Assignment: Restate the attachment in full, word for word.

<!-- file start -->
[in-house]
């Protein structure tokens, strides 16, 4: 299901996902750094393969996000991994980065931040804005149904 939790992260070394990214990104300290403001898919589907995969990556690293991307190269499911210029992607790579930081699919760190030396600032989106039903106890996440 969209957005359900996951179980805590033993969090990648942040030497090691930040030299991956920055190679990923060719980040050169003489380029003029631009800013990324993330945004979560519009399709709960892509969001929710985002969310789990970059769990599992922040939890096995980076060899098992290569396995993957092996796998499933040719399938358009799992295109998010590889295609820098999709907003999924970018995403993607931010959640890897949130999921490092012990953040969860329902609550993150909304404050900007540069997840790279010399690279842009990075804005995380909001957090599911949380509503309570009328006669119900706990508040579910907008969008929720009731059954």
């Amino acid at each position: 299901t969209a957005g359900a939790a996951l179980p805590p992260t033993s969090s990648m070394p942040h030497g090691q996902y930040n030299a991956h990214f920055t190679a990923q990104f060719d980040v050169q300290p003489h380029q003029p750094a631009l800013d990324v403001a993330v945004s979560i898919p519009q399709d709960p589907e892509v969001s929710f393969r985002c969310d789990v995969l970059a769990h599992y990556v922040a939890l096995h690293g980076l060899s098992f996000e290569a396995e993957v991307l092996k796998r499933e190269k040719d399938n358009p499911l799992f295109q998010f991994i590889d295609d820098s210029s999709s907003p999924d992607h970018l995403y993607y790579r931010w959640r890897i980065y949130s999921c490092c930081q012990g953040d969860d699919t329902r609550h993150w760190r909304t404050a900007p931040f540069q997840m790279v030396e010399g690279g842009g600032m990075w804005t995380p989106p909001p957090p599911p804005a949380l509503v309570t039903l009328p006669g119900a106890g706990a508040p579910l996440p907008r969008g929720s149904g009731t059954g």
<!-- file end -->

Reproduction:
[in-house]
């Protein structure tokens, strides 16, 4: 299901996902750094393969996000991994980065931040804005149904 939790992260070394990214990104300290403001898919589907995969990556690293991307190269499911210029992607790579930081699919760190030396600032989106039903106890996440 969209957005359900996951179980805590033993969090990648942040030497090691930040030299991956920055190679990923060719980040050169003489380029003029631009800013990324993330945004979560519009399709709960892509969001929710985002969310789990970059769990599992922040939890096995980076060899098992290569396995993957092996796998499933040719399938358009799992295109998010590889295609820098999709907003999924970018995403993607931010959640890897949130999921490092012990953040969860329902609550993150909304404050900007540069997840790279010399690279842009990075804005995380909001957090599911949380509503309570009328006669119900706990508040579910907008969008929720009731059954």
């Amino acid at each position: 299901t969209a957005g359900a939790a996951l179980p805590p992260t033993s969090s990648m070394p942040h030497g090691q996902y930040n030299a991956h990214f920055t190679a990923q990104f060719d980040v050169q300290p003489h380029q003029p750094a631009l800013d990324v403001a993330v945004s979560i898919p519009q399709d709960p589907e892509v969001s929710f393969r985002c969310d789990v995969l970059a769990h599992y990556v922040a939890l096995h690293g980076l060899s098992f996000e290569a396995e993957v991307l092996k796998r499933e190269k040719d399938n358009p499911l799992f295109q998010f991994i590889d295609d820098s210029s999709s907003p999924d992607h970018l995403y993607y790579r931010w959640r890897i980065y949130s999921c490092c930081q012990g953040d969860d699919t329902r609550h993150w760190r909304t404050a900007p931040f540069q997840m790279v030396e010399g690279g842009g600032m990075w804005t995380p989106p909001p957090p599911p804005a949380l509503v309570t039903l009328p006669g119900a106890g706990a508040p579910l996440p907008r969008g929720s149904g009731t059954g």